People who make electricity love cheap easy solution that are environmentally clean because they usually live near the power plant that is why solar is mandated by clueless. Good engineers can make it viable. However, wind and solar are not good environmental choices because they are not good ways to make electricity.


Has anyone made economic comparison between concentrated solar farms that are thermal versus multi-junction PV (~40% at 500 suns)? http://www.solarsystems.com.au/154MWVictorianProject.html
I would guess going straight to electricity with concentrated PV (without the expense and inefficiency of steam-to-electricity), would be significantly more economical, even with the greater expense of multi-junction cells.


That is pretty much what the different pilot plants will do, move the assessment of the output and potential of the various technologies on and give proper figures.
Going straight to electricity via PV though would negate one of the claimed advantages of the Ausra system though, the ability to cheaply store energy.

Cyril R.

We could end up burning the NG for low efficiency conversion to electricty.

Yes bigTom that's what I was worried about too. We're probably looking at 25-35% for hybrid NG efficiency in the solar thermal plant. Combined cycle NG plants are 55-60% efficiency. Plus, they can be relatively compact so they can be put in more urban areas, with the waste heat used to supply nearby buildings with low grade heat. Or even high grade if there are high grade heat demanding industries nearby. You can then get 85% total efficiency.

Modern domestic water boilers are already above 90% efficiency. Although in this case it would usually be better to get as much as the heat as possible from solar thermal panels and use the NG for efficient backup, or even hot water on demand (electric).

Cyril R.

Another option that seems promising is an MTSA thermal only design. With point-focus systems, very high temperatures can be reached, because of the high concentrations possible, without too much receiver losses simply because the receiver is relatively tiny. 60% turbine efficiency might be possible if an alternative working fluid is used.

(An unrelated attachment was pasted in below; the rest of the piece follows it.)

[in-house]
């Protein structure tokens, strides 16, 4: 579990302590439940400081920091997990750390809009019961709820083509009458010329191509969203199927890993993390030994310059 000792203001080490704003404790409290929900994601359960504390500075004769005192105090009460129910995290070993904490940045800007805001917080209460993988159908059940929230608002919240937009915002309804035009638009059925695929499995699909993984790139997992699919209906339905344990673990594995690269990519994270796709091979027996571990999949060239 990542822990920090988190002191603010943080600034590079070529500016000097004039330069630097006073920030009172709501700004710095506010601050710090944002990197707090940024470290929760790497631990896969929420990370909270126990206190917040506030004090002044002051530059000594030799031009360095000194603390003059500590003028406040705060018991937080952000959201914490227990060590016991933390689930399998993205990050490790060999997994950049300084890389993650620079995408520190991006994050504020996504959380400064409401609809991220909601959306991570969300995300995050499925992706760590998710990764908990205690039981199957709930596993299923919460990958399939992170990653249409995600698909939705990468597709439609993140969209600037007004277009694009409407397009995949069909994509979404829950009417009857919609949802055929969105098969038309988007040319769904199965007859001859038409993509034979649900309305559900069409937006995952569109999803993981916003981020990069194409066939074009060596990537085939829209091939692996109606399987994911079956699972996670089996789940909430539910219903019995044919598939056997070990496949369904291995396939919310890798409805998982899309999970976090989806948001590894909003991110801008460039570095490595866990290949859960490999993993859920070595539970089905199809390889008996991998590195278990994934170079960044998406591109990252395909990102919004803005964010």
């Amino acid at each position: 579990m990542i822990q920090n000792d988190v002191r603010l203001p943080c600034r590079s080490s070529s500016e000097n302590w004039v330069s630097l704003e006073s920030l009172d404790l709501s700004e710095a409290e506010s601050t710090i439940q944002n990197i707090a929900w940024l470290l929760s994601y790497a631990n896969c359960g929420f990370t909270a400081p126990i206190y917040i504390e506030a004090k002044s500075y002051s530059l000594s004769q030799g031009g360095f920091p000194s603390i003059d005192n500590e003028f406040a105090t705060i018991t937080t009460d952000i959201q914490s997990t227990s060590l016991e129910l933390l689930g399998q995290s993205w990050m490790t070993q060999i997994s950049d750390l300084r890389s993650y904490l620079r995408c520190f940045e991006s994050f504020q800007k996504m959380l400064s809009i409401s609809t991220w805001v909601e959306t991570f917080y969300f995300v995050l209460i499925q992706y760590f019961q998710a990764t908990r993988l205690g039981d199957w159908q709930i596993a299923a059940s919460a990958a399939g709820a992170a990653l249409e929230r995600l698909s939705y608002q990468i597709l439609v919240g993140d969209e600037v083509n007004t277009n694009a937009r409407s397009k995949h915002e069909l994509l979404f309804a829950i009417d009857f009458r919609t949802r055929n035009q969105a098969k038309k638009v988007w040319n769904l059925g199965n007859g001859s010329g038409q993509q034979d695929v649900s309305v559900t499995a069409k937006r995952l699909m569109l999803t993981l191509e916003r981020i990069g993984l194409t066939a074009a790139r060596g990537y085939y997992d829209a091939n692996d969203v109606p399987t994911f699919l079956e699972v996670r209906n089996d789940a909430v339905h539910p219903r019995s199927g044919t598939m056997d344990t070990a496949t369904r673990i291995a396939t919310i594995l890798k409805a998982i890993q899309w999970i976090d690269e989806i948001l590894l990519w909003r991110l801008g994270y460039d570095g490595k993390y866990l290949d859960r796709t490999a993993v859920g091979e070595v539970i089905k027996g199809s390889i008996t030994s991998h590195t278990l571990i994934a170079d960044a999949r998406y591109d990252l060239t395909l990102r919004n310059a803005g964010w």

Then, we'd get

90% beam utilization
90% mirror reflectance (silver backed are higher but there will be some dirt losses despite regular washing)
95% receiver efficiency (maybe sputtered cermet coatings)
60% turbine efficiency
5% system use

about 44% total efficiency. And low cost thermal storage systems could still be used.

Now, if you're an idealist, beam splitting could be added in as well for even higher total efficiency and more peaking power.

Cyril R.

About peaking power: it just occured to me that if rooftop PV becomes really succesful in the future, and there will be significant grid upgrades so that all this can be fed into a large grid, then wouldn't we already have a lot of solar peaking?

CPV might have a hard time competing against rooftop PV as it's wholesale vs retail prices.

If they can compete, then it's down to future developments in storage again...


CPV might have a hard time competing against rooftop PV as it's wholesale vs retail prices

I can't believe we would continue to allow retail pricing for selling excess PV back to the grid, if PV became pervasive. At some point that model just doesn't work economically (unless the government pays for the grid). Nevertheless it seems very likely to me that PV consumed internally by the homeowner/small business owner would probably displace retail power.